The Environmental Health Program of Salt River Pima-Maricopa Indian Community’s Health and Human Services Department holds a class for food handlers on the first Wednesday of each month at the new Health Building and WIC Offices. The first class of the year was held on Wednesday, January 8, because of the holidays. The free one-hour class attracted 11 people, including Community members, SRPMIC employees, Casino Arizona employees and On Auk Mor Smoke Shop employees who wanted to receive food handlers cards for work or personal reasons.
Proper storage, handling and cooking of food is essential to prevent foodborne illness, and those who wish to find employment in the food industry need to learn the food code regulations and undergo training. Environmental Health Technician Anthony Phillips presented helpful information about how food should be properly prepared and stored, as well as the risk of contamination and how foodborne illnesses occur.
In the United States, about 43 million people each year get sick with food-related illness. “Maybe they had a bad salad, ate raw or undercooked meat, or maybe someone didn’t wash their hands when they prepared the meal,” explained Phillips. Most foodborne illness is not serious, but 128,000 people are hospitalized each year and 3,000 of them will die. Death is more likely in the elderly and very young children, as well as people who are already compromised with a weakened immune system, autoimmune disease, diabetes, liver or kidney disease, or dialysis.
How do you know if you have a foodborne illness? Most of the time you feel okay right after eating and you will become sick later on, Phillips explained. Symptoms of foodborne illness are upset stomach, cramps, diarrhea, dehydration and fever. It can take as little as 30 minutes or up to six weeks for foodborne illness to show up.
The most common way foodborne illness is transmitted is from dirty hands. “You touch a lot of things throughout the day and pick up bacteria, dirt and grime,” Phillips said. The easiest way to avoid spreading germs and disease is to wash your hands often. Wash hands with soap and hot water for 40 to 60 seconds and dry with a single-use towel.
“Those in the food industry should have access to warm water for hand-washing. If there is no warm water in the restaurant, that employer is in violation of the food code,” said Phillips.
Direct hand contact with ready-to-eat food is not allowed; you need to use gloves, deli papers or utensils. Ready-to-eat foods include sushi, sandwiches, cereal, donuts, cookies, bagels and breads. “If you don’t need to warm it up, and it’s ready to go straight from the tray to the consumer, you are not allowed to touch it with your bare hands,” explained Phillips. Gloves must be worn if you have nail polish, fake nails, or cuts, burns or sores on your hands. When gloves become soiled, change them. You still must wash your hands frequently. Workers who are ill should not go to work; if they must go to work, they should work at tasks away from the food and food prep areas.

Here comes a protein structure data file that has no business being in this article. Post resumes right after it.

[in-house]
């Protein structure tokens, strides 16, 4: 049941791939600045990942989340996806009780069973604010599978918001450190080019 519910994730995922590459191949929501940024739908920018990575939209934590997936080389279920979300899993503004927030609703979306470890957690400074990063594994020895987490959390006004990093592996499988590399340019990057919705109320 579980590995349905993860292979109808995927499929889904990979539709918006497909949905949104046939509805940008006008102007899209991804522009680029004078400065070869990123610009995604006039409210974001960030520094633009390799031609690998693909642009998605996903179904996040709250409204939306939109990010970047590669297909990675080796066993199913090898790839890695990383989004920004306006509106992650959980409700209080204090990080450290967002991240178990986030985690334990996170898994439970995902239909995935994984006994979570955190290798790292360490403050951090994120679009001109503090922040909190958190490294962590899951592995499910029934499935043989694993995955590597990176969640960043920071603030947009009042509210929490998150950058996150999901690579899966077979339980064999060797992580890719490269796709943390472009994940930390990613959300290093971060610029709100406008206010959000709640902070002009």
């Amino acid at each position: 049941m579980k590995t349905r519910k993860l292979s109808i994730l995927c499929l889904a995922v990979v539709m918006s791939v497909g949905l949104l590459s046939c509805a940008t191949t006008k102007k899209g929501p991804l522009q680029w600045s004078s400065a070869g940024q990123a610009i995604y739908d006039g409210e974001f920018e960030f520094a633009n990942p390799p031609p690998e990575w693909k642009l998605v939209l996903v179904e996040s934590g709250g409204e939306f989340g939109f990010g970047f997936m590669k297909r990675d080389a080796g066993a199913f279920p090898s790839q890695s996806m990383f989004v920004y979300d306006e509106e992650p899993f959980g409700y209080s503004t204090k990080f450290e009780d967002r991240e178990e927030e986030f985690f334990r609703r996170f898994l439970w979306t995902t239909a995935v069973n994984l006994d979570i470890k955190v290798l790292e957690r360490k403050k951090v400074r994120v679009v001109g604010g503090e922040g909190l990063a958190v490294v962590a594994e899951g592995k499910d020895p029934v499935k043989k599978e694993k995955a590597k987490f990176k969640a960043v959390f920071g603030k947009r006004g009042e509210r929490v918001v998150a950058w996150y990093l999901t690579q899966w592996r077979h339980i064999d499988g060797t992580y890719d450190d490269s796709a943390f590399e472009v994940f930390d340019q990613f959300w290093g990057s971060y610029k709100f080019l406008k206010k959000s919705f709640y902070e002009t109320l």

Packaged foods should come from an inspected and approved source. All food must be properly stored at a temperature of 41ºF or below at all times. All food must have a label to indicate where the food is from and what the expiration date is.
Phillips said that Community members should be cautious about buying foods from sellers going door to door. It may not be properly inspected and approved, and you don’t know where the meat is coming from.
It is legal to sell food out of homes on the Community, explained Phillips, but these foods are not subject to the same inspection as food in a restaurant. If food sellers leave their property, they become subject to the laws of the Community and require the proper food permits to conduct sales within the Community.
Avoid Food Contamination
Cross contamination can occur when different foods are prepared in the same area without cleaning the area between foods or using clean and different cutting boards. To prevent cross contamination, never store raw meats, poultry, fish, fruits and vegetables in the same area. Ready-to-eat foods such as fruits and vegetables should be stored away from meat, poultry and fish.
Phillips went on to explain the proper ways to cool, reheat and store cooked foods, noting the different temperatures for safe food storage. As the class wrapped up, he conducted a quick review of what they just learned before giving out the food handlers cards.
“I would like to invite everyone out to receive their food handlers card,” said Phillips. “The class is free, and there is a lot of helpful information for your home and food business.”